2020 | Israel | Nadav Elgrably

The Effectiveness of Using Replacement Reactions of Carbonate Minerals in Removing Groundwater Pollutants

Water issue adressed:

Heavy metals are a common groundwater pollutant, often due to natural processes and polluting human activity. Many important aquifers are dominated bylimestone, a type of rock that comprises primarily of the mineral calcite (CaCO3). Calcite may undergo a chemical reaction with oxalic acid (C2H2O4) that results in its replacement to calcium oxalate (Ca-oxalate, CaC2O4·(H2O)x, where x ranges between 0 and 3). It is known that a variety of metals such as zinc, lead, and cadmium may precipitate from solutions that are saturated with respect to Ca-oxalate. Furthermore, these poisonous metals may be incorporated into the mineral lattice during the replacement reaction of calcite into Ca-oxalate, which unlike calcite, is very insoluble. Thus, the replacement reaction of calcite into Ca-oxalate in the presence of heavy metals may trap these pollutants into the mineral lattice of Ca-oxalate, and thus remove them from the aquifer groundwater. This replacement reaction may contribute to the development of innovative methods for removing metals from aquifers dominated by carbonate rocks. However, the level of efficiency of the abovementioned replacement reaction in fixing heavy metals into the mineral lattice is not fully understood To evaluate the efficiency of this reaction in removing pollutants, I carried out an experiment where I examinedthe reaction of carbonate rocks with oxalic acid in the presence of contaminants, where the extent to which the pollutants were incorporated into the solid minerals during the replacement reaction was determined. Through the characterization of the mineral composition of the solid phases using X-ray diffraction (XRD), I found that the replacement of limestone in the presence of oxalic acid does result in the desired replacement reaction. In addition, contaminant concentrationsmeasurements using an inductively coupled plasma mass spectrometer (ICP-MS) demonstrated a decrease in the concentrations of several metals due to the replacement reaction. These results indicate that the replacement reaction of calcite into Ca-oxalate may be utilized for the removal of heavy metals from carbonate-dominated aquifers. Although the replacement reaction lowered theconcentrations of certain heavy metals, the concentrations of other metals also diminished in the control group, in which no replacement reaction occurred. Thus, it appears that the contaminants were most likely removed from the solution through adsorption onto calcite, rather than by incorporation into the Ca-oxalate lattice during replacement. Thus, further experiments are needed to fully understand the conditions in which metals are affected by mineralogical changes.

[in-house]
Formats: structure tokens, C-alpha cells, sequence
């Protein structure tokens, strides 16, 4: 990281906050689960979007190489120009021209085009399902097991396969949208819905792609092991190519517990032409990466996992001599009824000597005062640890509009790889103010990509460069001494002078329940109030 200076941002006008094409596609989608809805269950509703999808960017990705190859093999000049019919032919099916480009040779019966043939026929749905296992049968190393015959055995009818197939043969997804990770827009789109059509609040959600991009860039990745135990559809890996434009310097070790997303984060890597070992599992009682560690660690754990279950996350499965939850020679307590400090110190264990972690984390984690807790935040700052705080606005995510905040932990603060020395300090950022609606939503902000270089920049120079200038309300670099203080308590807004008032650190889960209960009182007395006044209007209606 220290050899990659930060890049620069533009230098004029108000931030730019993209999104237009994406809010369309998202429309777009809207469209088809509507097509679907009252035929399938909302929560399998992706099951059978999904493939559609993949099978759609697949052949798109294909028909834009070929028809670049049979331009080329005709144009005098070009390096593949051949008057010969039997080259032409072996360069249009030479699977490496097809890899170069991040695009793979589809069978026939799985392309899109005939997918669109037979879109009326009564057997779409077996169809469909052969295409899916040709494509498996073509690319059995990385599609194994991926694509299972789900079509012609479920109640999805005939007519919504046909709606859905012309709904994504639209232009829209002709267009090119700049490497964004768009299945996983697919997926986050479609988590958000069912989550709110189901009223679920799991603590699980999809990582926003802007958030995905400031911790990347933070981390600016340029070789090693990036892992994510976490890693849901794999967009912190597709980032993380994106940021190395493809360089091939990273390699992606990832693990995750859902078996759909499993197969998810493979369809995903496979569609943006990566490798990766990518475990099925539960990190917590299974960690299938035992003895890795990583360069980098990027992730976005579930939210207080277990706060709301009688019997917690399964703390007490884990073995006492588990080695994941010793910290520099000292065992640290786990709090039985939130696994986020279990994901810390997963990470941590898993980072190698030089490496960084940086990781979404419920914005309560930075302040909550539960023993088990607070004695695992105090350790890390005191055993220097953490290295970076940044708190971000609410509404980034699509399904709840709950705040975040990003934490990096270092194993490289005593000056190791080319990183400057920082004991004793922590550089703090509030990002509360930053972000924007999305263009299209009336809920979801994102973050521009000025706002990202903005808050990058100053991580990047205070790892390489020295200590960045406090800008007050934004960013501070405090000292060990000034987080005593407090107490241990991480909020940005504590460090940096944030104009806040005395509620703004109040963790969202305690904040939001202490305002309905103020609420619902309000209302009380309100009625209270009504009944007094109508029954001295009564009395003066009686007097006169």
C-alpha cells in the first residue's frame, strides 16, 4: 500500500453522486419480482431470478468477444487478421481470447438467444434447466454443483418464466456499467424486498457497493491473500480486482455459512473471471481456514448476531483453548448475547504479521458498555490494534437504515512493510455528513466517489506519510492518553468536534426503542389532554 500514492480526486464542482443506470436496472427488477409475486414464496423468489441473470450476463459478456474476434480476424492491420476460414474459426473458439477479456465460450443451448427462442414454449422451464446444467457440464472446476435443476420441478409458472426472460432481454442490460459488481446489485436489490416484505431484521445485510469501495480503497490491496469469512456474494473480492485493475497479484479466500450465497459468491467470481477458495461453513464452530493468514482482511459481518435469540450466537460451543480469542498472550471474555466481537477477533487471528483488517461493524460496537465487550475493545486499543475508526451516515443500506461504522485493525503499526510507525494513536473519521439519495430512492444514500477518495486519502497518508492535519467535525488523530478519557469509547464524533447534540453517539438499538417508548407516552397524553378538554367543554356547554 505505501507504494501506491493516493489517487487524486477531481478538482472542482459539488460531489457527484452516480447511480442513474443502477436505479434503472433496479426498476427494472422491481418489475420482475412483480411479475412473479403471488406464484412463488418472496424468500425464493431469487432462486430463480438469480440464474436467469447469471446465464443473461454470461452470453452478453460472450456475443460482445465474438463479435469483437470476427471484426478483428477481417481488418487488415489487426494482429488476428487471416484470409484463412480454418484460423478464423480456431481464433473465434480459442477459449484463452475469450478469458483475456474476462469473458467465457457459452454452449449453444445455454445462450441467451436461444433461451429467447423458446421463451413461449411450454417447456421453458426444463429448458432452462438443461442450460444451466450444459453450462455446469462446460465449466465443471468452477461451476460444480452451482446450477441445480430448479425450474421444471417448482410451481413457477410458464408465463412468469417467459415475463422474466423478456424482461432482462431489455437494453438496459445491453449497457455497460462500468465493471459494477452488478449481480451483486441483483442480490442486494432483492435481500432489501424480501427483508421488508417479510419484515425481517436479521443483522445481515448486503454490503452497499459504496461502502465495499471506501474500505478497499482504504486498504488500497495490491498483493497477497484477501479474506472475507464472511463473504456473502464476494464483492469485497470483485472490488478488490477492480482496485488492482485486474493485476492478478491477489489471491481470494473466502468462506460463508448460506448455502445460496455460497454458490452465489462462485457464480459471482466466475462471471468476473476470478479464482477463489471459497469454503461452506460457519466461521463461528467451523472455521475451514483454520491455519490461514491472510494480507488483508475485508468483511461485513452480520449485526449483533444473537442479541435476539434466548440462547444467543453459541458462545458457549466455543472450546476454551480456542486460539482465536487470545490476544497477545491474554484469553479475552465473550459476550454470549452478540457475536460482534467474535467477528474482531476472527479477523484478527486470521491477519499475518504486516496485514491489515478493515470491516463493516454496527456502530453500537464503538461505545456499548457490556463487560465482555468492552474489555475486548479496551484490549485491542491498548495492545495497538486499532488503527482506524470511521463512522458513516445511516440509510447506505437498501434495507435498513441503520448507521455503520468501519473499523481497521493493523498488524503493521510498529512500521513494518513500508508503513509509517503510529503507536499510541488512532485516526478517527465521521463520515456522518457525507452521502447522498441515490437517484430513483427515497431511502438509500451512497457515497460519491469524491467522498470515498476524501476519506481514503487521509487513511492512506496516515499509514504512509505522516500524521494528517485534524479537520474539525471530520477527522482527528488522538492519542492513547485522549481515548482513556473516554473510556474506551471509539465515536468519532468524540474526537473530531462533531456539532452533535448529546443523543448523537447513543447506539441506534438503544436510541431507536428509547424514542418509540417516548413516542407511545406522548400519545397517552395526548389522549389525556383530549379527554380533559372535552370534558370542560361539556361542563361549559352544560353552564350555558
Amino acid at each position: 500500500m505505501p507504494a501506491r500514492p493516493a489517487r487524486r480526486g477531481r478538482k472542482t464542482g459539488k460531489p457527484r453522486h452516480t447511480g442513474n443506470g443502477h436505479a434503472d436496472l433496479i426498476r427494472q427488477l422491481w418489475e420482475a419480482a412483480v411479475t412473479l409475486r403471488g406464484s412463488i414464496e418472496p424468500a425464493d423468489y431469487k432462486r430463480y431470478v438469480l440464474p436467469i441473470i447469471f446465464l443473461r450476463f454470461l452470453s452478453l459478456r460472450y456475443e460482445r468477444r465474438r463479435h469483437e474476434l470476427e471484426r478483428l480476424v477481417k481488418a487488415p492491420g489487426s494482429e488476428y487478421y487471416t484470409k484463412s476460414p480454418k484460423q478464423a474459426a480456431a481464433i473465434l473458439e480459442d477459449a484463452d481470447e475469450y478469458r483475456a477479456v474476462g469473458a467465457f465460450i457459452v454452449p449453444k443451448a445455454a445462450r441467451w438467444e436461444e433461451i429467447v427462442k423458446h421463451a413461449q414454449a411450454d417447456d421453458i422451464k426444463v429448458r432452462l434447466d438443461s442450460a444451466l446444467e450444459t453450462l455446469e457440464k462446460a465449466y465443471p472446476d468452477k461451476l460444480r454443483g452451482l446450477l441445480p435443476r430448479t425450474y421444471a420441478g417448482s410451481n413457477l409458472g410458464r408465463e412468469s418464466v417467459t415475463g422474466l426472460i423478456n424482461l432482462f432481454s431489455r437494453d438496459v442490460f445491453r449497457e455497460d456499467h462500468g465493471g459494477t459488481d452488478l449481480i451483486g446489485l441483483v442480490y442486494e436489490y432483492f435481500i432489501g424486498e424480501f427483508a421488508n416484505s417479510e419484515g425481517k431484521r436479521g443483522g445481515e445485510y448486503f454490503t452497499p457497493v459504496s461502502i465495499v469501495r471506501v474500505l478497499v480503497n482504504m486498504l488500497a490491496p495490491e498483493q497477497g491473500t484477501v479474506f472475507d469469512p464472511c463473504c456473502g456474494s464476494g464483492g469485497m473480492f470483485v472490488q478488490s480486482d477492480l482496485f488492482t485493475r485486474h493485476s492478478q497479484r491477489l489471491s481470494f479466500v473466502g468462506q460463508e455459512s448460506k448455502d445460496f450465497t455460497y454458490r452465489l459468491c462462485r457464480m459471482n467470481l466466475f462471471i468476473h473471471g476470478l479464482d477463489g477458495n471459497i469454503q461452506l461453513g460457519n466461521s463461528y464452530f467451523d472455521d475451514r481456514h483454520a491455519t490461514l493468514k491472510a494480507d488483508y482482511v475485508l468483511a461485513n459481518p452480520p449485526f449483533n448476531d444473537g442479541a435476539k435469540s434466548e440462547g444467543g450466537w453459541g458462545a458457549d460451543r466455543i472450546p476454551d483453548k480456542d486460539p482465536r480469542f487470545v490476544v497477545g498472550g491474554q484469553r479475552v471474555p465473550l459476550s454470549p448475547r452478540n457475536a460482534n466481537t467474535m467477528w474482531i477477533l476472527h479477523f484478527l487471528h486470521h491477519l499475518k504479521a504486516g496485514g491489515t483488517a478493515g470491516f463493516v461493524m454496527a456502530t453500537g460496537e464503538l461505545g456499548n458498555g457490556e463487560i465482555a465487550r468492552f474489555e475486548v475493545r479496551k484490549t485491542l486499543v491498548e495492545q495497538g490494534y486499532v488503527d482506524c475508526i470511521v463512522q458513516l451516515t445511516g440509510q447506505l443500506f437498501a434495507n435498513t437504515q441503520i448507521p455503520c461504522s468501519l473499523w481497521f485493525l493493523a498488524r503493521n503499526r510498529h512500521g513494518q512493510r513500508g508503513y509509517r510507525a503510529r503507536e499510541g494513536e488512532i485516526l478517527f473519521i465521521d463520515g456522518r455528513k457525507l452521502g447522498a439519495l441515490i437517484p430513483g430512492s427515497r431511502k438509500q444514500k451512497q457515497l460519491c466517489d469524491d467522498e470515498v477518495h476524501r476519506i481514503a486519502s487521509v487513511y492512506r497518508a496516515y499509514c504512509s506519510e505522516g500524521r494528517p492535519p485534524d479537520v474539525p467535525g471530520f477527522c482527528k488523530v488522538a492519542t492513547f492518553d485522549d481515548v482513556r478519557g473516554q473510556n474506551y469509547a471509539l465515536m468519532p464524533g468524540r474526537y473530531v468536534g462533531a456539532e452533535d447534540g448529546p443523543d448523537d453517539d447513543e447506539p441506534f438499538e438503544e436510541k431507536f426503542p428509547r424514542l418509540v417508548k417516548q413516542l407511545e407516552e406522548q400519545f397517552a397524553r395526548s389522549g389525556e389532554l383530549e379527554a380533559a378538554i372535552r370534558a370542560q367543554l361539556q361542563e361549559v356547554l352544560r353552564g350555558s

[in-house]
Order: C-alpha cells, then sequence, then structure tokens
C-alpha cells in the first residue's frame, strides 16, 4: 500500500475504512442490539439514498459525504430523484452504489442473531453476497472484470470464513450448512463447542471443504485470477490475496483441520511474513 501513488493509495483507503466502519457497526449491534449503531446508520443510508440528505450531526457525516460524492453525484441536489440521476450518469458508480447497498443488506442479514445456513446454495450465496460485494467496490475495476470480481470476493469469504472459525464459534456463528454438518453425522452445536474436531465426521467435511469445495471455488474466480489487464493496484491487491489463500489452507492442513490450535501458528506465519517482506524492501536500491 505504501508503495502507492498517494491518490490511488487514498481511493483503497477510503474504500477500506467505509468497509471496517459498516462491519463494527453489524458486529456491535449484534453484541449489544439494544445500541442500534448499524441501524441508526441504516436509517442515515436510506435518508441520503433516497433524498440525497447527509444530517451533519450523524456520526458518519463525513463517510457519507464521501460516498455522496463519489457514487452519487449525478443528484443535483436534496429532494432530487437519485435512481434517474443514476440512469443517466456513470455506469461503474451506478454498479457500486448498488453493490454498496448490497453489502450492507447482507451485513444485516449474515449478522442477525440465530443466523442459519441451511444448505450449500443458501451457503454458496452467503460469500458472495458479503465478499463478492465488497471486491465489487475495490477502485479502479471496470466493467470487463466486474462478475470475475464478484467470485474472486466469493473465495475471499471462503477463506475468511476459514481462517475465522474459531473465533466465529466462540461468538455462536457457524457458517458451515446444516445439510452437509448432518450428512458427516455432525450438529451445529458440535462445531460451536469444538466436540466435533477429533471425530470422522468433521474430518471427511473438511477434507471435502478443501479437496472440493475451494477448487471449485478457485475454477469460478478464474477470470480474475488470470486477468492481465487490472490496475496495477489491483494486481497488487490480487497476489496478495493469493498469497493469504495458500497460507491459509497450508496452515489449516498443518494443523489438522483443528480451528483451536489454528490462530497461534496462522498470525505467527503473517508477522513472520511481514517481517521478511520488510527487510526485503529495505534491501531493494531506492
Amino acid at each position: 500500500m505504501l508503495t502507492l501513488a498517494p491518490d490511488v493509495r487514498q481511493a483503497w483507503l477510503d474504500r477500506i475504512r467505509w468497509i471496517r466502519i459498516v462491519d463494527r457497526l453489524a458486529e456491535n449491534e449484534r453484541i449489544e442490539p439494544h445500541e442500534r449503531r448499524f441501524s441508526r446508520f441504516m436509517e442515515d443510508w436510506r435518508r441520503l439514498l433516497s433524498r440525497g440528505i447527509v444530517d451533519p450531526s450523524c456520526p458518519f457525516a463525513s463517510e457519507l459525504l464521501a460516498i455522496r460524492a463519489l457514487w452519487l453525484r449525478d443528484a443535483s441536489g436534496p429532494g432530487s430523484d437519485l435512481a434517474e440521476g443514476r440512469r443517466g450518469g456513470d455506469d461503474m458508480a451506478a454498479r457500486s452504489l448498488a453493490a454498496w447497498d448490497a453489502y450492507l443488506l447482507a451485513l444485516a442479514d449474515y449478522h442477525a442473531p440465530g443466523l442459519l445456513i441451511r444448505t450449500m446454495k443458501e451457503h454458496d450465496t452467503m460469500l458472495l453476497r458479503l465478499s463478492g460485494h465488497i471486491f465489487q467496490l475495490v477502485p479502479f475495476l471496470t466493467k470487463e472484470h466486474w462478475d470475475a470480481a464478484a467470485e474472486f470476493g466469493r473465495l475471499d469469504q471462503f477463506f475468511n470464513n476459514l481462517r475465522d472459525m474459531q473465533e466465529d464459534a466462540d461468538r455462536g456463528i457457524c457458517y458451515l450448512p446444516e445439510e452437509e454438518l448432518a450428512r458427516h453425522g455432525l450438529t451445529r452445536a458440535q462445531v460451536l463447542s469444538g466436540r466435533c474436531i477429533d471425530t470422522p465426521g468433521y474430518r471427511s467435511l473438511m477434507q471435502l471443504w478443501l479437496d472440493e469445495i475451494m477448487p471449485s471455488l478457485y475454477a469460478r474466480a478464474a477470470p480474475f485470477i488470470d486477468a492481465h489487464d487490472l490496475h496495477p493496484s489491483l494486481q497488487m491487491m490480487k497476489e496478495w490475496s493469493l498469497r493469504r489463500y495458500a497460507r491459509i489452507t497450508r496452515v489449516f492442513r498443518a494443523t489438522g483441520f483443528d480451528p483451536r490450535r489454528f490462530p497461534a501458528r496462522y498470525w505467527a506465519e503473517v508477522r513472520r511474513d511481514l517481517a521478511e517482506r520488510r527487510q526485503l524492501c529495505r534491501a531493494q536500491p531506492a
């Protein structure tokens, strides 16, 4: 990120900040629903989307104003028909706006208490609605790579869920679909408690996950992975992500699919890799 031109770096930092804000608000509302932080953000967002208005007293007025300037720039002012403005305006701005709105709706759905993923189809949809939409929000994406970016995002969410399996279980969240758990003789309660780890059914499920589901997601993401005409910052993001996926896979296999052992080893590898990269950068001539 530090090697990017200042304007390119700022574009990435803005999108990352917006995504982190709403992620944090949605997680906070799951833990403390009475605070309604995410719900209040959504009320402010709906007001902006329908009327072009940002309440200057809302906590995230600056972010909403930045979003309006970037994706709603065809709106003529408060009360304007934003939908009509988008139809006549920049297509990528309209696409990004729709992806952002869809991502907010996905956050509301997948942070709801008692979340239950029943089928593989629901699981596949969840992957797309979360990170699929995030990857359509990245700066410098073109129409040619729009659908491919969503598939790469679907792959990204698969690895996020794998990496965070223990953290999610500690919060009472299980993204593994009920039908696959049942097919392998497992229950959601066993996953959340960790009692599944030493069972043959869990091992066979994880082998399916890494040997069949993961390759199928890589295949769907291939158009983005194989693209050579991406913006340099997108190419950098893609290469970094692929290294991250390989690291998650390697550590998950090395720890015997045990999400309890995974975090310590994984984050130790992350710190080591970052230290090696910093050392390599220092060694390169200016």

This is how I came up with the idea for this project:




Ania Andersch

Programme manager ania.andersch@siwi.org +46 8 121 360 59